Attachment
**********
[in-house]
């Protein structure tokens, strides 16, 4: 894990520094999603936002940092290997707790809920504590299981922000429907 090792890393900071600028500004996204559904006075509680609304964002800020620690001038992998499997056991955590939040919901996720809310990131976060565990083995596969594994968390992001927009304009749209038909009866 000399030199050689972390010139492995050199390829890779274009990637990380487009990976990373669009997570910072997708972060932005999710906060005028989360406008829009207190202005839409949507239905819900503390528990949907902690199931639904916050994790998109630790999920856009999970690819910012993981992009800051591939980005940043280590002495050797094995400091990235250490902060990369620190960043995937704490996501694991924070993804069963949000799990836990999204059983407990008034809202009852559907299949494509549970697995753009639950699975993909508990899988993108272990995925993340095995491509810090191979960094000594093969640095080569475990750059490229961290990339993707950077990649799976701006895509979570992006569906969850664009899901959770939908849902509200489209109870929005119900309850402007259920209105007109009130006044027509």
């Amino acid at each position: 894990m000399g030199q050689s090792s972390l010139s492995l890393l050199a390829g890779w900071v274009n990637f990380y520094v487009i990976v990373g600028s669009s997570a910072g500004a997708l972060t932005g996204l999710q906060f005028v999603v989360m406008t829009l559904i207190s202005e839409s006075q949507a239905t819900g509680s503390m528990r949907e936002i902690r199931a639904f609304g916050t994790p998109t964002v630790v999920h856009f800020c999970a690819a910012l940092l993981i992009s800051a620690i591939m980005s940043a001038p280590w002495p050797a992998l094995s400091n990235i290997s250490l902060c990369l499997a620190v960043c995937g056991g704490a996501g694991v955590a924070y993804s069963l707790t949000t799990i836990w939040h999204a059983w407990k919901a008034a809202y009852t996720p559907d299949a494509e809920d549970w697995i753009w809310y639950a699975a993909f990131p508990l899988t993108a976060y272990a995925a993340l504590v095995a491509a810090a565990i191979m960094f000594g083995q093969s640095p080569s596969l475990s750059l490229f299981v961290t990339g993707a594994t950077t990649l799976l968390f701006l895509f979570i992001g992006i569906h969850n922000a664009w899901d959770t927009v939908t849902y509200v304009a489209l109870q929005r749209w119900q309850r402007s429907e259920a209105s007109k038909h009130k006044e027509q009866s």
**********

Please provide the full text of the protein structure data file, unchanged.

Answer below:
[in-house]
């Protein structure tokens, strides 16, 4: 894990520094999603936002940092290997707790809920504590299981922000429907 090792890393900071600028500004996204559904006075509680609304964002800020620690001038992998499997056991955590939040919901996720809310990131976060565990083995596969594994968390992001927009304009749209038909009866 000399030199050689972390010139492995050199390829890779274009990637990380487009990976990373669009997570910072997708972060932005999710906060005028989360406008829009207190202005839409949507239905819900503390528990949907902690199931639904916050994790998109630790999920856009999970690819910012993981992009800051591939980005940043280590002495050797094995400091990235250490902060990369620190960043995937704490996501694991924070993804069963949000799990836990999204059983407990008034809202009852559907299949494509549970697995753009639950699975993909508990899988993108272990995925993340095995491509810090191979960094000594093969640095080569475990750059490229961290990339993707950077990649799976701006895509979570992006569906969850664009899901959770939908849902509200489209109870929005119900309850402007259920209105007109009130006044027509």
């Amino acid at each position: 894990m000399g030199q050689s090792s972390l010139s492995l890393l050199a390829g890779w900071v274009n990637f990380y520094v487009i990976v990373g600028s669009s997570a910072g500004a997708l972060t932005g996204l999710q906060f005028v999603v989360m406008t829009l559904i207190s202005e839409s006075q949507a239905t819900g509680s503390m528990r949907e936002i902690r199931a639904f609304g916050t994790p998109t964002v630790v999920h856009f800020c999970a690819a910012l940092l993981i992009s800051a620690i591939m980005s940043a001038p280590w002495p050797a992998l094995s400091n990235i290997s250490l902060c990369l499997a620190v960043c995937g056991g704490a996501g694991v955590a924070y993804s069963l707790t949000t799990i836990w939040h999204a059983w407990k919901a008034a809202y009852t996720p559907d299949a494509e809920d549970w697995i753009w809310y639950a699975a993909f990131p508990l899988t993108a976060y272990a995925a993340l504590v095995a491509a810090a565990i191979m960094f000594g083995q093969s640095p080569s596969l475990s750059l490229f299981v961290t990339g993707a594994t950077t990649l799976l968390f701006l895509f979570i992001g992006i569906h969850n922000a664009w899901d959770t927009v939908t849902y509200v304009a489209l109870q929005r749209w119900q309850r402007s429907e259920a209105s007109k038909h009130k006044e027509q009866s």